Good And Bad News For Harley-Davidson; New Focus on Electric Bikes as Losses Force Closure
Harley-Davidson had an up-and-down morning with the announcement that the company ...
Harley-Davidson had an up-and-down morning with the announcement that the company will focus on electric motorcycles while losses force the closure of its plant in Kansas City, Missouri. The bike builder, one of only two to survive the Great Depression, has become a household name over its 100+ year lifespan, though it has overcome some obstacles such as quality issues and tough competition around the world along the way.
The positive news of the company’s focus on electric bikes could find them tying into the tremendous push toward clean energy while maintaining the appeal of style and speed, a model set forth by electric carmaker Tesla. “The EV motorcycle market is in its infancy today, but we believe premium Harley-Davidson electric motorcycles will help drive excitement and participation in the sport globally,” said Harley-Davidson president and CEO Matt Levatich. “As we expand our EV capabilities and commitment, we get even more excited about the role electric motorcycles will play in growing our business.”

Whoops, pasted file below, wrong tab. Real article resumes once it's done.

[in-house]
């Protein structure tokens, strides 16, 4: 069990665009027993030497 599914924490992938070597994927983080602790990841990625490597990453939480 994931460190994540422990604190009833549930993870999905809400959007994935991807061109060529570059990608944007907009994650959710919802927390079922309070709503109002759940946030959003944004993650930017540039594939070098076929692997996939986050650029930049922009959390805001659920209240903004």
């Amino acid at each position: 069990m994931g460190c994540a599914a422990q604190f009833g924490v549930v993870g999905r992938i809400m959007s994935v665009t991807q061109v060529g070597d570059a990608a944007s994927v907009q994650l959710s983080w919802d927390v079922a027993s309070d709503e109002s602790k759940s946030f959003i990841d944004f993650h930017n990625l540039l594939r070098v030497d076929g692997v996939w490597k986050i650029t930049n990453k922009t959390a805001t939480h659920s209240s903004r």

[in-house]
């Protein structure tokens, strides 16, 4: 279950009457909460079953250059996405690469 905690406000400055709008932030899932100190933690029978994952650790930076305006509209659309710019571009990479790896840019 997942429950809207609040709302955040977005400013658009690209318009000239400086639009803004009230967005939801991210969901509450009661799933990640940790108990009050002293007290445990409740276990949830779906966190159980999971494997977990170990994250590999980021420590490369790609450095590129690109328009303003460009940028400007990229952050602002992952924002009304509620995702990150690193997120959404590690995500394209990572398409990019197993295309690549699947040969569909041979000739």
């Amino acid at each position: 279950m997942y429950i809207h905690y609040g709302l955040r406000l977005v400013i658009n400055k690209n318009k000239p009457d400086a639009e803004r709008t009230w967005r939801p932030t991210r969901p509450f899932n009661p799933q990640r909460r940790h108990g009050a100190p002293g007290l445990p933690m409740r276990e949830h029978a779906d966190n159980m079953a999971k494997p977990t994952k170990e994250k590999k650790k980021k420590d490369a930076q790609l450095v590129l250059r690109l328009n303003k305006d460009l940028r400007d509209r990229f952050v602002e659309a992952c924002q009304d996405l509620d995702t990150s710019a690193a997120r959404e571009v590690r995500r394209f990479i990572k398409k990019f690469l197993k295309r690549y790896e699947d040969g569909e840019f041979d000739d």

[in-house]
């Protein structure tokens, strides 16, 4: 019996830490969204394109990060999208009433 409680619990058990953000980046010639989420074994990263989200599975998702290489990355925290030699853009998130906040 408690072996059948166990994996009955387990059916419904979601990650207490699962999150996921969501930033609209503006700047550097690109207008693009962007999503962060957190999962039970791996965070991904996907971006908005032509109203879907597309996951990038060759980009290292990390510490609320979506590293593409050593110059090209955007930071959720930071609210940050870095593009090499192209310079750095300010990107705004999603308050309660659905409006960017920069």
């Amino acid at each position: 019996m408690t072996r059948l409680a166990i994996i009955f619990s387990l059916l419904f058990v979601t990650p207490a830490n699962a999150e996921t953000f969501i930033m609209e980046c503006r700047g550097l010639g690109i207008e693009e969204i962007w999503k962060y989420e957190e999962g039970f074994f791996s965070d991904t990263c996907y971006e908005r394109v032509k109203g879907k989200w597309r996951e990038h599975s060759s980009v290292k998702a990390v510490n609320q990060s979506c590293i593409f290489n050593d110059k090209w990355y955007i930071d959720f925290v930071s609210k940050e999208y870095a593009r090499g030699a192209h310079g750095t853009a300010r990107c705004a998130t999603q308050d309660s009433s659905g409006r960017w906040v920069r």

Harley-Davidson customers and motorcycle fans, in general, were shocked by the company’s electric motorcycle concept, Live Wire, revealed in 2014. The bike, which will reach 60 MPH from a standing start in less than 4 seconds, features a sporty design more akin to Harley’s cousin Buell. The electric model is slated to go into production later this year and, if all goes well, be available through the company’s network of dealers within 18 months.
Of course, as with many positives, there’s some bad news as well. The company cited significant losses due to tax restructuring and a costly self-imposed recall as the main reasons for the closure of it’s plant in Kansas City. Operation from that plant will be transferred to other facilities. “This decision was made after very careful consideration of our manufacturing footprint and the appropriate capacity given the current business environment,” said Bernadette Lauer, a H-D spokeswoman. “We are constantly evaluating capacity and our current U.S. capacity exceeds U.S. demand.”
Hopefully, the positives outweigh the negatives for the bike builder and help offset the fiscal downturn. Keep an eye out for info on the electric bike and more.